Recently I got into a discussion with someone online about why one should choose to capture images in RAW rather than JPEG. The comment to me was basically “the JPEG looks great right out of the camera but the RAW image looks flat and boring. Why should I bother with it?”
The reason is RAW files contain all of the visible light information that is presented in the scene and lets you decide how to develop it.
A JPEG file on the other hand contains only small portion. Essentially your camera records every bit of light it is shown and then applies a predetermined recipe to create an averaged image and throws away all of the unused info when it writes the JPEG file to your memory card. If there was very dark shadows or bright highlights in the scene they will be in your image and there’s no way you’re going to recover those areas because the info is gone. If you had the incorrect white balance selected you’re beat there too, it’s baked in to the file.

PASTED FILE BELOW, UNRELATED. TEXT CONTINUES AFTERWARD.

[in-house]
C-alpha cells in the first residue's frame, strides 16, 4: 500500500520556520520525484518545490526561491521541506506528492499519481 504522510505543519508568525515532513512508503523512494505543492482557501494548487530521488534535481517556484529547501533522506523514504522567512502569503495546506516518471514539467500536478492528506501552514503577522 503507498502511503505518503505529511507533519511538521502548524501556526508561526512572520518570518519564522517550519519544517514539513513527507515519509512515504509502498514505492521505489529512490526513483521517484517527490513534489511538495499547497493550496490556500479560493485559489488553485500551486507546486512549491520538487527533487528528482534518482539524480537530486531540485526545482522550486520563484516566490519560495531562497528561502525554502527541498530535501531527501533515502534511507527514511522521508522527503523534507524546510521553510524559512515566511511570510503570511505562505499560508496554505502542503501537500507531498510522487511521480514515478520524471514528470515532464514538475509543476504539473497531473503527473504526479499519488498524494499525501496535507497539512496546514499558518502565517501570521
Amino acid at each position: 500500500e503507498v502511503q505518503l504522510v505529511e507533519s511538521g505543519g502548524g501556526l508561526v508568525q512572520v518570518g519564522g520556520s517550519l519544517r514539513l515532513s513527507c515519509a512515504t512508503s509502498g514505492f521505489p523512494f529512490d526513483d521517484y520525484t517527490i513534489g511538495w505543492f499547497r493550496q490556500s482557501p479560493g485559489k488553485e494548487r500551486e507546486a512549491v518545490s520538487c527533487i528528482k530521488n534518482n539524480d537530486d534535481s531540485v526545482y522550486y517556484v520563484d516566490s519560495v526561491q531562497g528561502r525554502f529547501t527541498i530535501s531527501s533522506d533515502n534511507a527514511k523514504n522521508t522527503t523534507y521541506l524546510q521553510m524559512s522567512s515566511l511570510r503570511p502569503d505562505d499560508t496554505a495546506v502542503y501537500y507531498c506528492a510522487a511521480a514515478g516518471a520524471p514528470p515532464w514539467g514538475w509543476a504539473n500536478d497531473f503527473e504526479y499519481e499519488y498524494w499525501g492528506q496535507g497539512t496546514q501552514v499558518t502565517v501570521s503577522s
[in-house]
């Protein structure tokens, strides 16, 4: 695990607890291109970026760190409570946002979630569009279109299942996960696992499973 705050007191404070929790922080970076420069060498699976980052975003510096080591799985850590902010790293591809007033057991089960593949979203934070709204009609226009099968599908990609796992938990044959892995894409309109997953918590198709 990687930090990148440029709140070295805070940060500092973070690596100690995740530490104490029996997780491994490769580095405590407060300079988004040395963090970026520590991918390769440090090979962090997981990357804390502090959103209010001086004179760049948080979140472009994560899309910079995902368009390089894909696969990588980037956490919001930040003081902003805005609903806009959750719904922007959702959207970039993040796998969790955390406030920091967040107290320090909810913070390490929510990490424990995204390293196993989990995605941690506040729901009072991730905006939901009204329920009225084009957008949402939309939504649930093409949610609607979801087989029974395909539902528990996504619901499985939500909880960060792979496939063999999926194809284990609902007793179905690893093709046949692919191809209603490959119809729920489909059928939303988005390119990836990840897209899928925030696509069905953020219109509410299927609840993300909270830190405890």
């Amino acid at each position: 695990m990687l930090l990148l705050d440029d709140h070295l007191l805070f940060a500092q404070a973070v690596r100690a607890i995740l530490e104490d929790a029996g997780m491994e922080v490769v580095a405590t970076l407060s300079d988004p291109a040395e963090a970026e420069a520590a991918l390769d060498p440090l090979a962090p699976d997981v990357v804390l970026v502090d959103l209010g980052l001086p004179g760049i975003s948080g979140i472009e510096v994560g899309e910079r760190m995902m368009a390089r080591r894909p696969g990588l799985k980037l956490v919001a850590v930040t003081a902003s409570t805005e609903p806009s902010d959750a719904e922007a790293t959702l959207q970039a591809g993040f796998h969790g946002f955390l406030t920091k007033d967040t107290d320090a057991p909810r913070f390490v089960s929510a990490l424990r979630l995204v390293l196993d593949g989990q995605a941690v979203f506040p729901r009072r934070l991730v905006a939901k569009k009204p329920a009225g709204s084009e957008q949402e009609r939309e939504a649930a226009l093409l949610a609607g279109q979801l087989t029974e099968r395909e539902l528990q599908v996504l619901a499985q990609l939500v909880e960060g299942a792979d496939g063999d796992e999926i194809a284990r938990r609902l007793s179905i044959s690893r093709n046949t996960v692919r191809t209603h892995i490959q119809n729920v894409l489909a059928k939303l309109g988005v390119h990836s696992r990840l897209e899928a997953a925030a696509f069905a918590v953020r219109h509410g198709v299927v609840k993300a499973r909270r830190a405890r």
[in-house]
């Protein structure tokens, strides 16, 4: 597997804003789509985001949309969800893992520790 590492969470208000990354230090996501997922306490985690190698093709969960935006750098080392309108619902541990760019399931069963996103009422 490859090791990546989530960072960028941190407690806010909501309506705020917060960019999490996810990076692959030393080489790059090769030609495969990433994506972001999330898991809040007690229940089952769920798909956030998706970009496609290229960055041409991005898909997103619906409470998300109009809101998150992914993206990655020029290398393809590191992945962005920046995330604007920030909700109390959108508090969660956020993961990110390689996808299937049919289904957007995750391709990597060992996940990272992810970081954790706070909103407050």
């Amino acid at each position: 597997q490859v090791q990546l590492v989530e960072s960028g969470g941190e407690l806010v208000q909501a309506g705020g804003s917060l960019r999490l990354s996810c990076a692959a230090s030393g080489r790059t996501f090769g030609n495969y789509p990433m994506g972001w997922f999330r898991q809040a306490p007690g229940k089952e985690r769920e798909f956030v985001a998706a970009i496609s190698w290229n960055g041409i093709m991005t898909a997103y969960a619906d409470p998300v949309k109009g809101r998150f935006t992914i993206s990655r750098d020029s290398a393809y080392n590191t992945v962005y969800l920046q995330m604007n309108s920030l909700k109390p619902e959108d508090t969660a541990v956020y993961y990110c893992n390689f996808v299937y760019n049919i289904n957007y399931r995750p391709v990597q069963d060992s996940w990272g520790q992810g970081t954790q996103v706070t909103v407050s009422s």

Getting back to the RAW file, although it may look a little flat to start you have a tremendous amount of latitude when it comes to editing the image. Have a spot that’s a little too dark? You can solve that. How about a spot that is a little too bright? You can solve that too. Don’t like the overall colour that you achieved with the “Auto White Balance” setting? Well try changing it to “Daylight” or “Cloudy” or any of the other WB settings to get a more pleasing feel.
Here’s a perfect example of what I mean. The image on the left is straight out of the camera with the scene exposed for the light in the sky.
The image on the right is the same shot with only adjustments made in Adobe Lightroom.
Aside from the adjustments that you can see on the sliders I used the brush tool to selectively paint in a little exposure adjustment in a few areas and set the Camera Camera Calibration to “Camera Deep”
No HDR, No Photoshop, No other tricks, just Lightroom
This is why I shoot RAW.
So next time you think to yourself “why RAW?” just give it a try and you just may convince yourself.
- Location: Hamilton Waterfront Trail
- Camera: Sony NEX-7
- Lens: Sony 18-55 f3.5-5.6
- Focal Length: 18mm
- Aperture: f/8.0
- Shutter Speed: 1/20 sec.
- ISO: 100
- Metering Mode: Pattern Metering